The proliferation of information available on the internet – from journal articles to Google Scholar and Encyclopedia Britannica to the often maligned Wikipedia – makes research much easier than it was even ten years ago. It also makes it easier for students to plagiarize sections and whole papers from obscure published works.
However, there are ways to prevent plagiarism in the classroom and online.
Teach the rules.
Make sure that as a teacher, you ensure that your students follow the golden research rule: when it doubt, cite it. This goes for passages that are directly quoted and paraphrased.
Mix it up.
Technology has changed the way information can be presented. Instead of assigning traditional written papers, look at mixed media methods that allow students to showcase creativity and understanding. Consider videos, PowerPoint presentations and artwork as additional ways that students can complete their assignments.
My freshman English teacher in high school deliberately asked essay and test questions on information that was not included Cliffs Notes or Spark Notes. This way we had to read the books to get a passing grade in her class.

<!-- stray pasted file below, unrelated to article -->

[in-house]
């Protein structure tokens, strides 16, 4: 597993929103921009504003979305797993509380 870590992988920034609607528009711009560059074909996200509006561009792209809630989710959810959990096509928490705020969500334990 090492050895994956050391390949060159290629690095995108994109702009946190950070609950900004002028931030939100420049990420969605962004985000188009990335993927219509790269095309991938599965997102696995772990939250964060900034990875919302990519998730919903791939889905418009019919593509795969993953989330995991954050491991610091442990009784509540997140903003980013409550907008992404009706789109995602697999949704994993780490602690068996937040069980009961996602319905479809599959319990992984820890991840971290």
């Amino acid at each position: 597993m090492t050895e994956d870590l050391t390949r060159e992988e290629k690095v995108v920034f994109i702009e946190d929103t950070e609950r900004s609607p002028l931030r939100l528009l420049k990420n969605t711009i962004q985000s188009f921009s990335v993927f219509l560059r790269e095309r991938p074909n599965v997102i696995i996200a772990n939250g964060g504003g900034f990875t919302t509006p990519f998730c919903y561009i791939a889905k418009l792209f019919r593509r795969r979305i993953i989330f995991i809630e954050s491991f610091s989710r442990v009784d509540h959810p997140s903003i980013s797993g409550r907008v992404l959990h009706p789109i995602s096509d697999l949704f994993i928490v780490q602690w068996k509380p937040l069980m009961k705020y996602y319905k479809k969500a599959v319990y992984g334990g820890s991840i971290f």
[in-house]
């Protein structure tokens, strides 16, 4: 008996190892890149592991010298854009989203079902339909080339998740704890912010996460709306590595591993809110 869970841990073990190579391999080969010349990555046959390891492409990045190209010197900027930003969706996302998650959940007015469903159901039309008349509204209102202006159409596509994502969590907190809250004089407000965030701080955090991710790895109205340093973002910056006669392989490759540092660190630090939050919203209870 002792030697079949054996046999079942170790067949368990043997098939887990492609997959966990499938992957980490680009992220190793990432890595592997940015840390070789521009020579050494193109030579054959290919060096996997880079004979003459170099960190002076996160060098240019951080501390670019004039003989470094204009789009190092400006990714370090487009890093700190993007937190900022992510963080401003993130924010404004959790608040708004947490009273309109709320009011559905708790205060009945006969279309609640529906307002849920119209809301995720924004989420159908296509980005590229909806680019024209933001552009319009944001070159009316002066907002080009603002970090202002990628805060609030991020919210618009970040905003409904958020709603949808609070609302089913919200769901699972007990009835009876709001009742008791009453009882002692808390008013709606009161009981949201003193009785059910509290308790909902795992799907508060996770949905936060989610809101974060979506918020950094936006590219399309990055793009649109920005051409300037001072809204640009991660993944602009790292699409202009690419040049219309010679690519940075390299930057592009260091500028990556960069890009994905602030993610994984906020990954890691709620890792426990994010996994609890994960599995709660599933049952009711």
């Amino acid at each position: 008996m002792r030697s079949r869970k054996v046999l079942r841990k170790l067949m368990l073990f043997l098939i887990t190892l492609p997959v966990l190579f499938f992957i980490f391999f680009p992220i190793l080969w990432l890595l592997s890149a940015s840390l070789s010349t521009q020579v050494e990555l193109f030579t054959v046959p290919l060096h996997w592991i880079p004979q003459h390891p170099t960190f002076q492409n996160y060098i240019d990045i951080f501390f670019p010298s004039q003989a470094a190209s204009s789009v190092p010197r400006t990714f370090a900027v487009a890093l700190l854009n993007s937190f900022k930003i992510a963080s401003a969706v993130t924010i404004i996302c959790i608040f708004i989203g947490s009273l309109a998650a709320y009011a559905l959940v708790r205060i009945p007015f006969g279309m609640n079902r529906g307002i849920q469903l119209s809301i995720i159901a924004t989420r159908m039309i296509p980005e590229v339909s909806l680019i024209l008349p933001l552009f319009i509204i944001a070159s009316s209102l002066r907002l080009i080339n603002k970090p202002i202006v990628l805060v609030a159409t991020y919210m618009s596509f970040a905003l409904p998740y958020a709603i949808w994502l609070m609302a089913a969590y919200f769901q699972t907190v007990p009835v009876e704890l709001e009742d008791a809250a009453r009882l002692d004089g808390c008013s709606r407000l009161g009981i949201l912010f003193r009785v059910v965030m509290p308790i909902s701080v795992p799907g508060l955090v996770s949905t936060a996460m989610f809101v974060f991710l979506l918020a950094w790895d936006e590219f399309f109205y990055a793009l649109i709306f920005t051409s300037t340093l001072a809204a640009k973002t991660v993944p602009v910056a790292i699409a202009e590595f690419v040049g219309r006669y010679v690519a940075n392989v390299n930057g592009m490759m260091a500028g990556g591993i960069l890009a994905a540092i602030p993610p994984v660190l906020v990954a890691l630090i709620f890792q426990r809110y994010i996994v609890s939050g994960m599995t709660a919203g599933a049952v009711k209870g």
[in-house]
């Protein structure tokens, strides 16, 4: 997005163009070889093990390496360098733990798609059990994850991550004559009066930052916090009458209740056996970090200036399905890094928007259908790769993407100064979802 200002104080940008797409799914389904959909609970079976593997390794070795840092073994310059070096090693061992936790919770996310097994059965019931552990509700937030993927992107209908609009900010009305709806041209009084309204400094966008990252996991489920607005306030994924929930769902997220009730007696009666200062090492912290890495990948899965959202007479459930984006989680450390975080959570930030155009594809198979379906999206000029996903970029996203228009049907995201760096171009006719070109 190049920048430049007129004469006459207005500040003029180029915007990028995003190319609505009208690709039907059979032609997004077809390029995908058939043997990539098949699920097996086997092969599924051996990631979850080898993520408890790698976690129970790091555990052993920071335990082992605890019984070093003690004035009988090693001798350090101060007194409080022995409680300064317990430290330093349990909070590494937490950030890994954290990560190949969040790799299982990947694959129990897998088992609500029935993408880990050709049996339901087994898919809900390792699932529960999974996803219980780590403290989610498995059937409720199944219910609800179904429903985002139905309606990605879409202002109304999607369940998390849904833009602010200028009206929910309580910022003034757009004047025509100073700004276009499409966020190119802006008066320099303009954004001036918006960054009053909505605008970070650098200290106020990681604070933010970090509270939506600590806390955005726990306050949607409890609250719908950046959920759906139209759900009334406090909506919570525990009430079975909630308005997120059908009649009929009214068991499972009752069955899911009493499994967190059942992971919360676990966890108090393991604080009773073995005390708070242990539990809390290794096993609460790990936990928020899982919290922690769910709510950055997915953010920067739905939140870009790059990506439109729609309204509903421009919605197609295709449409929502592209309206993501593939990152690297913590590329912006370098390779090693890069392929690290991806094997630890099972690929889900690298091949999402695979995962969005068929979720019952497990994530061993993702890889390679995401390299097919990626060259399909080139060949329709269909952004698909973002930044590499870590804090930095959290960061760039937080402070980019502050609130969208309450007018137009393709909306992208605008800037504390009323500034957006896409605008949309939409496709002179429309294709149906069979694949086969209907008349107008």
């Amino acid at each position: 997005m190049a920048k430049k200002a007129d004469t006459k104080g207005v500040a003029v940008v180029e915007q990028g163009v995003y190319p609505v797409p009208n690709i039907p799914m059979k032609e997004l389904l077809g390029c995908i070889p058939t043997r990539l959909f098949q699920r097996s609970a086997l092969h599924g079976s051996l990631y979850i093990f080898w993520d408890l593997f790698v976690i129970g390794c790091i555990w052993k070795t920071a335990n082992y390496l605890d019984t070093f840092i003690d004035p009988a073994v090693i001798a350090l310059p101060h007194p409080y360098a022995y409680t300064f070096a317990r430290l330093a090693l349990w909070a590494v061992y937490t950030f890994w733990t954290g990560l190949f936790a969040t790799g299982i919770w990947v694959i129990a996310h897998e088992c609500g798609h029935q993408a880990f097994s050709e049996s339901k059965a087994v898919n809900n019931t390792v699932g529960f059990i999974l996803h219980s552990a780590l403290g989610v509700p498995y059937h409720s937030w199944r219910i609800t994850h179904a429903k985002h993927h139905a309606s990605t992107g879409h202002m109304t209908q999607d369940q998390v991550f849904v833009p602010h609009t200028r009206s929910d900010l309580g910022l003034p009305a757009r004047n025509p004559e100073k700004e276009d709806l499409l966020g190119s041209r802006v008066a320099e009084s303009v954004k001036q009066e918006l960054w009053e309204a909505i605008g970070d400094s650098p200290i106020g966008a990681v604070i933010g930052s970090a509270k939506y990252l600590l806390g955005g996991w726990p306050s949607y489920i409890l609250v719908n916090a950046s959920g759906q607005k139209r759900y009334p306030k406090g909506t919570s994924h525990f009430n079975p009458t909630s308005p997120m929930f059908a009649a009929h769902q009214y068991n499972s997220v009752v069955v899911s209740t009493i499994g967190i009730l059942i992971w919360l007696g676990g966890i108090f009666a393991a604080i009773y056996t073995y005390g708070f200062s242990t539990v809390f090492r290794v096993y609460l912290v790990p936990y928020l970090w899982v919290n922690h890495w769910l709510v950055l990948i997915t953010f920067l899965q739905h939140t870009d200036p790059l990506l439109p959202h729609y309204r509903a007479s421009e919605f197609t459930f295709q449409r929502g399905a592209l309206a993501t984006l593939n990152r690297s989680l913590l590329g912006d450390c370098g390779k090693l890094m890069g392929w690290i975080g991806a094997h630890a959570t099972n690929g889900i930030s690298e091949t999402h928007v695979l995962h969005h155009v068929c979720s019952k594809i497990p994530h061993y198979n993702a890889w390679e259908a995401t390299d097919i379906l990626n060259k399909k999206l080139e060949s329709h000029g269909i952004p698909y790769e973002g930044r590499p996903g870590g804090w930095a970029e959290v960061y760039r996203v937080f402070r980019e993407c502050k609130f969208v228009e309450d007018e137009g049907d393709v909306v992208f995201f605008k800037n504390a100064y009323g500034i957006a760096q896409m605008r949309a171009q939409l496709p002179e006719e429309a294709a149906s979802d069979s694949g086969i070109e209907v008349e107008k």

Check it out.
Consider requiring students to use a service like TurnItIn. Learners upload their papers and the service sends back a report indicating the percentage of original work. Have your students turn in both their paper and the TurnItIn report.
Hand out consequences.
Make plagiarism count. Ensure that there are known consequences for students who plagiarize and that the consequences are consistently applied when appropriate.